There are some new constructions that raise the eyebrows of those in the neighborhood and then there is the new building on the Parkway nearly touching Lee Burbank Highway – a development that slipped through the zoning cracks and has raised quite a bit more than eyebrows for residents.
The property, which is now coming together, will include eight units with parking underneath and is being built by John Hart of Beachmont. The striking part about the development is that is it mainly in a district of low, two-family homes and it towers to 50 feet/five stories. It also appears to nearly touch Lee Burbank Highway as it goes up.
More than a few have wondered why it was approved by the City, but the reality of the situation is that it was built by right – meaning that under the zoning codes it didn’t need any City approvals aside for a license to store cars in the underneath garage, which is essentially non-debatable.
Nearly every day, City Councillor Ira Novoselsky visits the site to make sure the neighbors are protected and to offer suggestions. That, he said, is the most that can be done.
He said the lot is actually including in the General Business District (GB) and attached to the diner and condo development above on the hill. He said when the City was re-zoned in 1996, the lot in question was simply overlooked.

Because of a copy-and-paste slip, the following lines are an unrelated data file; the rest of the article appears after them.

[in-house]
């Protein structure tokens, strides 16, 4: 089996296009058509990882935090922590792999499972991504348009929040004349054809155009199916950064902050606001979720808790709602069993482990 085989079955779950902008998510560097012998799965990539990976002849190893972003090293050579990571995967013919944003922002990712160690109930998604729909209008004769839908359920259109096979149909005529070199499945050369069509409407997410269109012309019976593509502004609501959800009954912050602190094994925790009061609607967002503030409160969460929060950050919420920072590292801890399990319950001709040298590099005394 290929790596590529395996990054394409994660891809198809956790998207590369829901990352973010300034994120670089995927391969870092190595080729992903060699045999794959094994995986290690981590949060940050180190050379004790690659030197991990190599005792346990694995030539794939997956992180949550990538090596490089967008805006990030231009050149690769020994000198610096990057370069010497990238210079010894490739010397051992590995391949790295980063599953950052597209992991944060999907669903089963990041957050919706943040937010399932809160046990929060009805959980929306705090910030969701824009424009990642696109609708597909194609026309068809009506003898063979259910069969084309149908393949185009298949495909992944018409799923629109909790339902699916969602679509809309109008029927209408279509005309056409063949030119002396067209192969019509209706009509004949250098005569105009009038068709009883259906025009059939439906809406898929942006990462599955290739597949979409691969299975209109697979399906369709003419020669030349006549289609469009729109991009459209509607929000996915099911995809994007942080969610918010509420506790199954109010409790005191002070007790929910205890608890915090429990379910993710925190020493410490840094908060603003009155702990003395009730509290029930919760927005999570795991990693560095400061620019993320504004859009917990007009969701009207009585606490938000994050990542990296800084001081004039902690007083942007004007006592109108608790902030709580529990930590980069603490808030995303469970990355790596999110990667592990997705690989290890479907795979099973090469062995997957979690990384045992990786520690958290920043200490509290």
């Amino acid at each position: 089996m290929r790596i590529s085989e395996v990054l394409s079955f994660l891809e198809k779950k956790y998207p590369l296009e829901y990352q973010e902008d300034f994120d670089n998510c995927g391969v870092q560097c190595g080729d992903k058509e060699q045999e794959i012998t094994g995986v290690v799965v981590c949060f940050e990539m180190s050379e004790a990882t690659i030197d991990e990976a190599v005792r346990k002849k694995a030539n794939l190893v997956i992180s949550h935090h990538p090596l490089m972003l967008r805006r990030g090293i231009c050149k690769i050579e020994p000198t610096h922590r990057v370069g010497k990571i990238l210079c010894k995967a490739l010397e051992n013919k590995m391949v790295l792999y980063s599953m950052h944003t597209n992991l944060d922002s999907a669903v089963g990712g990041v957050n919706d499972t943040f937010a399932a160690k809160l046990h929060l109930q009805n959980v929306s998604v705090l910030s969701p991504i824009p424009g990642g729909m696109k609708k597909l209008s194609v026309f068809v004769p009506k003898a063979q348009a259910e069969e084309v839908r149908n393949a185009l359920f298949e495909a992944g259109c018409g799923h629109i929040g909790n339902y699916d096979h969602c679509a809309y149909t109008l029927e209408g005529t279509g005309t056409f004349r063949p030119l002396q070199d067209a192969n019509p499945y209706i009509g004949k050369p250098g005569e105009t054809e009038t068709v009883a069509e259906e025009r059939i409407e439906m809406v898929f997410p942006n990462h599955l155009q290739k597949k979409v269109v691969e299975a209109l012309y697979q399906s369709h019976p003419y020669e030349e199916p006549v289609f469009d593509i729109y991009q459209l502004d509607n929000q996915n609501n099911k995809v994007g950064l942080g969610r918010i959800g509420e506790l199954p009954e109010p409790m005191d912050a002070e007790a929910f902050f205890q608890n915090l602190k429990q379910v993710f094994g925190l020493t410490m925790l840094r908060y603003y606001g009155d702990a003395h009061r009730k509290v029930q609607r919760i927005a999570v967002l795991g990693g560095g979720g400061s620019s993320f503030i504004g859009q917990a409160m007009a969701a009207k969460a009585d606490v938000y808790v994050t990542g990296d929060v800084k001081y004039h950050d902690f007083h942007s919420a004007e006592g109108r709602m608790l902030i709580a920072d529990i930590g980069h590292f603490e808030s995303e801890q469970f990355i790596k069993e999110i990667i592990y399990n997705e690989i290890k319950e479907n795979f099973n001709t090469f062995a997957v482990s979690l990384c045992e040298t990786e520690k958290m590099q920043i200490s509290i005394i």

“When you’re looking at a map, you’re looking at something flat; you’re not looking at elevations,” he said. “Unfortunately, back then they didn’t look at elevations. That parcel is actually part of the parcels above it on the highway. Nobody realized it. It fell through the cracks and when the developer bought it he realized that and capitalized on it. He didn’t do anything bad…Is it tall and out of place? Yes. Can we do anything about it? No. He’s doing everything by code and above and beyond…If we realized it before, we’d have been lucky and re-zoned it to a two-family. However, nobody knew.”
City Planner Frank Stringi said the City wasn’t happy with the plan when proposed at Site Plan Review, but quickly realized there was nothing they could do because of the zoning – where GB zoning allows one to build up to 50 feet or five stories.
“We weren’t happy about it, but there wasn’t much we could do to prevent it,” he said. “It has absolutely triggered a review for us of all such similar parcels that might be hidden and missed in previous re-zoning efforts. When you look at it in person, you wonder how it is they can do this. When you look at it on paper, you see that they can do it.”
Building Inspector Ben DeCristoforo said the developer did go through a process and did everything by the book.
“He had all the setbacks and the floor area ratio and the parking, which allowed him to build this by right,” he said. “He has the right to go up 50 feet in that district. Looking at it, it doesn’t give the impression that it conforms, but it does and he has been through the process. I have to say it has been high quality construction. The contractor and owner have spared no expense. He’s complied with everything we’ve said and has actually gone above and beyond.”
Council President Tony Zambuto said he believes it will be less controversial once it is finished and people move in.
“Is it annoying? Yes. It’s annoying to me too,” he said. “It’s not something we would have wanted there, but there wasn’t much we could do about it. I think in the end when it’s all finished and people see what the finished product is like, it will be a lot less controversial.”